Leek, Chive And Caper Scotch Eggs by Mildreds

For Chantal’s birthday party, I made some Scotch eggs with a delicious herby dipping sauce. This is the veggie version.

This one is based a recipe from the London vegetarian restaurant Mildreds. I recently got their cookbook “Mildreds: The Vegetarian Cookbook” and found the online version of the recipe over at Food Republic. As I wanted to serve something “snack size”, I made them with quail eggs instead of hen eggs and served them with the same Bois Boudran sauce as I did with the other Scotch eggs.

The recipe

  • 2 lbs/900g potatoes, peeled and cut into even-sized pieces
  • 2 tbsp/40g butter
  • 2 large leeks, trimmed, cleaned and finely diced
  • 1 tbsp/20g Dijon mustard
  • 1 tbsp/20g whole-grain mustard
  • 1 bunch of chives, finely snipped
  • 2 1/2 tbsp/50g capers, coarsely chopped
  • 8 large eggs, plus 3 eggs, beaten
  • about 3/4 cup / 200g all-purpose flour
  • about 3 1/2 cups / 200g panko bread crumbs
  • vegetable oil, for frying
    Note: I obviously used quail eggs (18) and 2 regular eggs for the egg wash 
leek scotch eggs
  1. Cook the potatoes in boiling water for 10 to 15 minutes, or until tender. Drain and mash until smooth.
  2. In the meantime melt the butter in a frying pan, add the leeks, and cook, stirring, for 3 to 4 minutes, or until just tender.
  3. Let the leek cool, then add to the mashed potatoes along with the mustards, chives, and capers. Stir to combine and let cool.leek chive and caper mash
  4. While the mixture is cooling, cook the whole eggs in a saucepan of boiling water for 4 minutes. Drain and refresh in cold water, then shell (Note: I boiled the quail eggs for 2 1/2 minutes and refreshed them in ice water for 20 minutes before shelling)

  5. Divide the cooled potatoes into eight equal portions. Arrange the flour, beaten egg, and bread crumbs in shallow bowls. Roll the eggs in the flour. Flatten a portion of mashed potatoes with your palm and fold it around the egg to form a ball. Roll this in the flour, then dip it into the beaten egg and roll it in the bread crumbs. Set on a platter, repeat with the remaining eggs, then let chill in the fridge. (Note: for the quail eggs I needed to use a portion of mash that was slightly bigger than a golfball)

  6. Half-fill a large saucepan or deep-fryer with vegetable oil and heat to 350°F/180°C. Cook the eggs in batches for 5 minutes until golden brown. (Note: the Scotch quail eggs only needed about 2 minutes)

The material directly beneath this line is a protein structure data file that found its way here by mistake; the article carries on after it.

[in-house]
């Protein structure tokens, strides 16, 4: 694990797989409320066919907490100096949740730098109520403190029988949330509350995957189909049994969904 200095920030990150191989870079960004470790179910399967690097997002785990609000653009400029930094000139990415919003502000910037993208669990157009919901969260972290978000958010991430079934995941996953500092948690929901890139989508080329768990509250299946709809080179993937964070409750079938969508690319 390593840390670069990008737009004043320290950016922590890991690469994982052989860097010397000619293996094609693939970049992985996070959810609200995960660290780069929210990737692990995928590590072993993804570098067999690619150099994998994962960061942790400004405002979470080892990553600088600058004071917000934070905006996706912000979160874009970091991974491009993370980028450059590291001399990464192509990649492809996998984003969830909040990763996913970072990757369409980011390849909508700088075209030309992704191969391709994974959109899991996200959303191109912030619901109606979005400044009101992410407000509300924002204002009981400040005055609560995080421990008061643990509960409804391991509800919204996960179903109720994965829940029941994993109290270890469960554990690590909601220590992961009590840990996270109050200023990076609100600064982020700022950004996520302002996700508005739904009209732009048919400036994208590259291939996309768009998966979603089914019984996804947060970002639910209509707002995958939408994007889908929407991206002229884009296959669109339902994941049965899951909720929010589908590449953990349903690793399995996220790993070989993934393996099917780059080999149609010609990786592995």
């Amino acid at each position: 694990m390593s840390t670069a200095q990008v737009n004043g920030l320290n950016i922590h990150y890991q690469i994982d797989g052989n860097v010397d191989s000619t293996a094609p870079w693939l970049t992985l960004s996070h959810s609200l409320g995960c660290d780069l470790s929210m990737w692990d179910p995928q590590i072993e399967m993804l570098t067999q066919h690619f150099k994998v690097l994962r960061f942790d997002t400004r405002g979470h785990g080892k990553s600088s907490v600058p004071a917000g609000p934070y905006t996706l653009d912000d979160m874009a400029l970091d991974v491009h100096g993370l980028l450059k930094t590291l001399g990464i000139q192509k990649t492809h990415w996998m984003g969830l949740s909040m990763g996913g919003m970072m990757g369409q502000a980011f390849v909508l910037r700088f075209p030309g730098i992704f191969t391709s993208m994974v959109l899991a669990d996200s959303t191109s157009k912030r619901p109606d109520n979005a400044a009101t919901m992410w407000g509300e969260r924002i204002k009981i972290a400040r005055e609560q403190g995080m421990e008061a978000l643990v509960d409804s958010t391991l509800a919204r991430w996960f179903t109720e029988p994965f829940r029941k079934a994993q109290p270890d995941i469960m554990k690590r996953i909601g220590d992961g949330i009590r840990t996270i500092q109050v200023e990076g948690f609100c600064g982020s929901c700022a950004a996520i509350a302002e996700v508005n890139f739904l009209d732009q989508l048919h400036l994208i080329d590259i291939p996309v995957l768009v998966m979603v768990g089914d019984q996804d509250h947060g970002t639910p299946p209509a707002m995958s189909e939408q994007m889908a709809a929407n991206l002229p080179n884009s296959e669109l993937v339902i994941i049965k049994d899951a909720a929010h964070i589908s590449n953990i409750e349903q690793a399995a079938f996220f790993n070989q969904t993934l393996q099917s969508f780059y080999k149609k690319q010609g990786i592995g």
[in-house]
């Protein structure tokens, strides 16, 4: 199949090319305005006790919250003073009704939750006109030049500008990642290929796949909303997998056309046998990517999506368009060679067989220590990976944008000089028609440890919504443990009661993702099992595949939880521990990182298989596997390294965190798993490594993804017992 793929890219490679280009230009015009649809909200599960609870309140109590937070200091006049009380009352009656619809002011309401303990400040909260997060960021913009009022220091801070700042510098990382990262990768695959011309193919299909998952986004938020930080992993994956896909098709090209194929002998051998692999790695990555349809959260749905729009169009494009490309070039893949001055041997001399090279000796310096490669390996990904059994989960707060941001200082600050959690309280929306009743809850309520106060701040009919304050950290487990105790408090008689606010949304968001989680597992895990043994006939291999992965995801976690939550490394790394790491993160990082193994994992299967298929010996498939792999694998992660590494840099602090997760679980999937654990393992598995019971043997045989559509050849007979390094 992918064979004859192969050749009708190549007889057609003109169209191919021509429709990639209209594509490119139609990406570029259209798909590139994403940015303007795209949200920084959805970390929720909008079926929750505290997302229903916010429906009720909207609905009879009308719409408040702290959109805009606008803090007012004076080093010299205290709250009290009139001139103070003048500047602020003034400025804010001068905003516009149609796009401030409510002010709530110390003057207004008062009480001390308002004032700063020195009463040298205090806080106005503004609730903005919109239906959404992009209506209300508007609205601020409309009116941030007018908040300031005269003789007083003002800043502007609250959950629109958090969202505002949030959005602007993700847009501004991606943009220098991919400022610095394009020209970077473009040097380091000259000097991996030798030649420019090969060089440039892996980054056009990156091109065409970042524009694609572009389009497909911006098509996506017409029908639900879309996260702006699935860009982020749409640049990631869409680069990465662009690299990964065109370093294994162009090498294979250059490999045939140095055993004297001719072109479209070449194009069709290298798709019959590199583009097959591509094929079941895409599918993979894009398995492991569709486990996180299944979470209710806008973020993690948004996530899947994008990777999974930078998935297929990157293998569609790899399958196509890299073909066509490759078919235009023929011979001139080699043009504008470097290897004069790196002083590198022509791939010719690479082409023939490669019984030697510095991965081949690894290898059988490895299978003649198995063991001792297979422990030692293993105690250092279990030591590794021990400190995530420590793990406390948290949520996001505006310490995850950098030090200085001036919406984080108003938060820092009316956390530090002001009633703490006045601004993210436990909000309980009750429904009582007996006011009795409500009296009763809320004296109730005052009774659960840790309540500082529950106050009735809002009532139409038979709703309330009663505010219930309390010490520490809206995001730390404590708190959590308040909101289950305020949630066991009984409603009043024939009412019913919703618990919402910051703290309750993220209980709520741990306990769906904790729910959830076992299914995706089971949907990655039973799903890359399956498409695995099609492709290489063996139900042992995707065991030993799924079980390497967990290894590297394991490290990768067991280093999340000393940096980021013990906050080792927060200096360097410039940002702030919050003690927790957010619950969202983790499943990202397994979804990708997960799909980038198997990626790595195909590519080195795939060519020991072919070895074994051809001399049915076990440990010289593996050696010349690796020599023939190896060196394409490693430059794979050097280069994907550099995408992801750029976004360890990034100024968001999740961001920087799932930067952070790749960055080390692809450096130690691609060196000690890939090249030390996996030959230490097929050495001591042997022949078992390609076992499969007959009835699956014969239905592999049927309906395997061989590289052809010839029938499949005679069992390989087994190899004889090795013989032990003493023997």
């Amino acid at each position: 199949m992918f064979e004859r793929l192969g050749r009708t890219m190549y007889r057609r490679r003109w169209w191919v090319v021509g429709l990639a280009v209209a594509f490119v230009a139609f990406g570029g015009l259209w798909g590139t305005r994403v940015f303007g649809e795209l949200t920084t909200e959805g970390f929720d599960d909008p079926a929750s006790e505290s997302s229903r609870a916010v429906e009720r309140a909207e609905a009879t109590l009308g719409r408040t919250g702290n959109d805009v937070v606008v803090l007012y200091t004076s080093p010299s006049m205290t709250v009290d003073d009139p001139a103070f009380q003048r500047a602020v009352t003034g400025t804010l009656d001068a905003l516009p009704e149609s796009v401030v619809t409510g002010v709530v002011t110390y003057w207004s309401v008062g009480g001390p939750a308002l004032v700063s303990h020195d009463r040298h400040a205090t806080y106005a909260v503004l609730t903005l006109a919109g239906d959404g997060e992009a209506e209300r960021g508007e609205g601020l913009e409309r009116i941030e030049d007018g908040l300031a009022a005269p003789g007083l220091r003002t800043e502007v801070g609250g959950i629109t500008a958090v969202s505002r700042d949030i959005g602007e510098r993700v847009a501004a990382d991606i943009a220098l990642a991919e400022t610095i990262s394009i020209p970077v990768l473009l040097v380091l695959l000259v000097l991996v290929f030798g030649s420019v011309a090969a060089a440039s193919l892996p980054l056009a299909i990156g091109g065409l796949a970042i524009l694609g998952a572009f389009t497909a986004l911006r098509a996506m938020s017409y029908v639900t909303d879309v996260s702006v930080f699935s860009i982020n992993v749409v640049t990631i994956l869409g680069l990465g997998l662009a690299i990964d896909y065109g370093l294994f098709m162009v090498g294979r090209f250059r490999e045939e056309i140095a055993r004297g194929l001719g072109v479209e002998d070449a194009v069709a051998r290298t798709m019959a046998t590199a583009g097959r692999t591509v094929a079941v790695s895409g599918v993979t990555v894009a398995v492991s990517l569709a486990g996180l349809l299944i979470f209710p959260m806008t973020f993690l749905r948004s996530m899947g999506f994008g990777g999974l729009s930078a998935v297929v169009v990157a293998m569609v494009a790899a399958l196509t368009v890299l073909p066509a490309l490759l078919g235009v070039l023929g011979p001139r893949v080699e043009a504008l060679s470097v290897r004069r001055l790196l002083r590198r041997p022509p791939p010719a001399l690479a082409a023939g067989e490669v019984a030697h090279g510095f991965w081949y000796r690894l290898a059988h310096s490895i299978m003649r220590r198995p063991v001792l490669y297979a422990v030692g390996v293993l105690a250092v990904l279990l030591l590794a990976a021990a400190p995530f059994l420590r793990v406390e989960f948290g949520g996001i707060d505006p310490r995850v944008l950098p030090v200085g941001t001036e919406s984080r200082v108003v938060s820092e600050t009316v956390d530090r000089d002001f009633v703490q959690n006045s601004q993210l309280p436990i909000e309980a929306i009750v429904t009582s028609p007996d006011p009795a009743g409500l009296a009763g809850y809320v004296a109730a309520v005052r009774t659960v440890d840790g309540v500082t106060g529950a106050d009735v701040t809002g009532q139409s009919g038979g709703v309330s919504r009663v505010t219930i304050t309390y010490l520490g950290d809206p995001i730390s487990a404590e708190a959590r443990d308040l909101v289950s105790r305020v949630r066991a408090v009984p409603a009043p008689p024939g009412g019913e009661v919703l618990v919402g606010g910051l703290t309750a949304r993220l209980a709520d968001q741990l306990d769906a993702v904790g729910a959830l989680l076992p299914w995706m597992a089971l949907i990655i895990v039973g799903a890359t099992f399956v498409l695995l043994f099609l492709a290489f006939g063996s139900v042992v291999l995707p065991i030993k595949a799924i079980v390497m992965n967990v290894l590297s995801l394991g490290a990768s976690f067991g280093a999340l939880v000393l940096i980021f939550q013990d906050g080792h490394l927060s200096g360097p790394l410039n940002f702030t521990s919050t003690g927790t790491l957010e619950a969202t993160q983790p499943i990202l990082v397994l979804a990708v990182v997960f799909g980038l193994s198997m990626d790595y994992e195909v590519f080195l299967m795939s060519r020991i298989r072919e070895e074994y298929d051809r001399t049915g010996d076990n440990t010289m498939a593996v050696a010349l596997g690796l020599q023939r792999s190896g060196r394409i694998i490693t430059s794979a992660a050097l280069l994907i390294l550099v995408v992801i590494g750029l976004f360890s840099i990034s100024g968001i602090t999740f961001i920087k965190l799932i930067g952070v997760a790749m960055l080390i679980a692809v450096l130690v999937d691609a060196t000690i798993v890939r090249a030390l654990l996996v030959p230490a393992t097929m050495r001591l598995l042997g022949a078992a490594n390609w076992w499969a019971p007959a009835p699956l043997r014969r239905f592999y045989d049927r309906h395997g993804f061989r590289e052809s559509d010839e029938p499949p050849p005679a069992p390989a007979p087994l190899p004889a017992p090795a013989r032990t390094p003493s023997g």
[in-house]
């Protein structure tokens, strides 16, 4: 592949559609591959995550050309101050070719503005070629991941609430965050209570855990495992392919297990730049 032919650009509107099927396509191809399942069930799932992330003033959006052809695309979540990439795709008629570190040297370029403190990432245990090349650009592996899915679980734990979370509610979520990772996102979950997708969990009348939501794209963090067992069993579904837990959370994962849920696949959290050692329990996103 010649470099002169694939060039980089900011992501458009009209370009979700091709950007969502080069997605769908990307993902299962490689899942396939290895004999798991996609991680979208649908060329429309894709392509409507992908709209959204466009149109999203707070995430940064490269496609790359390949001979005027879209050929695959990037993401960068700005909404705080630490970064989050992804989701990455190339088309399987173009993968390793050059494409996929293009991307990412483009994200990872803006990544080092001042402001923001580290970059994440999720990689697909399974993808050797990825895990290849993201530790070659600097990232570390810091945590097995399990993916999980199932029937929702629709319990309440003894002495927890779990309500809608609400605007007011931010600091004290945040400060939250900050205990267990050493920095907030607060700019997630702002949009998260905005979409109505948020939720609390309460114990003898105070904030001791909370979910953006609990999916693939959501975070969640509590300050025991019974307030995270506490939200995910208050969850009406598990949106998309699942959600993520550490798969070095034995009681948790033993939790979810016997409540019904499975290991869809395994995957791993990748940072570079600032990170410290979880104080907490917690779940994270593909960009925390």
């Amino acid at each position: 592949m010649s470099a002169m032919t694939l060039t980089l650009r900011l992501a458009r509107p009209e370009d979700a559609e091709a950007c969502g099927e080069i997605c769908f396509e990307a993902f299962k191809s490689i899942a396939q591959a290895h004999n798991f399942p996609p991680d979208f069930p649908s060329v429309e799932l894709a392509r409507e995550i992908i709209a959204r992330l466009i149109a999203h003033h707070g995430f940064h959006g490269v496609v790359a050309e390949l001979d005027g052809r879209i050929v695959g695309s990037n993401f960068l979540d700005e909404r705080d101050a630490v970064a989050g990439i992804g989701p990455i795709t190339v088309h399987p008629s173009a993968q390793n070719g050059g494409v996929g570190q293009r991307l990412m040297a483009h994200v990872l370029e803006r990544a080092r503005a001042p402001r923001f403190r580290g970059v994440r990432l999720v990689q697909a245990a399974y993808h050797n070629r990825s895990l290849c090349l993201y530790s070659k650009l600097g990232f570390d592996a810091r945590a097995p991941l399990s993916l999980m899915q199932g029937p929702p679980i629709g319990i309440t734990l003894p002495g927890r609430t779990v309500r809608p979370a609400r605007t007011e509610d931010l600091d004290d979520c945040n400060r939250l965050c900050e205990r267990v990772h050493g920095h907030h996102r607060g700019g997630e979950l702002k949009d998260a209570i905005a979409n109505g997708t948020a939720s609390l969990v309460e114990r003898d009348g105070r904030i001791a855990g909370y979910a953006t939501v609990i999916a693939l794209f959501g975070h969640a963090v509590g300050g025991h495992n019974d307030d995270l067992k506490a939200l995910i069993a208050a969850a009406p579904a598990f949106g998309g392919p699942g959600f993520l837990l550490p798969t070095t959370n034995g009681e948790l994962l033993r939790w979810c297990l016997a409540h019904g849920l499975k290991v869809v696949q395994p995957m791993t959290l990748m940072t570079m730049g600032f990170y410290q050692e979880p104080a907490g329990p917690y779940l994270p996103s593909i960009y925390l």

What worked and what didn’t:
Of course preparing scotch eggs yourself is time-consuming and using quails eggs makes it a bit harder (especially shelling them) and longer as you are making more of them. But it was well worth it as also these vegetarian Scotch Eggs were very nice.

The leek, chives, mustard and caper mash itself is delicious and if you just add a good splash of hot milk and some salt when combining you’ll have one hell of a side dish.

The herby mash interior of the Scotch eggs was smooth – intensified with the still slightly runny yolks of the quails egg – and therefore provided an even greater contrast to the ultra crispy panko coating. They not were gone immediately, but I guess that was due to a 1:8 veggies to carnivores ratio and an abundance of the meaty Scotch quails eggs…

Recipe accuracy:
The recipe is accurate, easy to follow and for me yielded 18 Scotch quails eggs and still had about 1/5th of the mashed potatoes left (no complaints here). To help eating and dipping, I halved them and added 1 teaspoon of bois boudran sauce on top, so you’d have 36 servings (or Scotch eggs for dinner for a couple days)

Suggested tweaks:
The leek and chives balanced nicely with the mustards and capers, but it left me wondering if I could other herbs instead/as well.

Verdict: 8/10; Will be made again. If not in the shape or form of a Scotch egg, then definately as a side dish of mashed potatoes.

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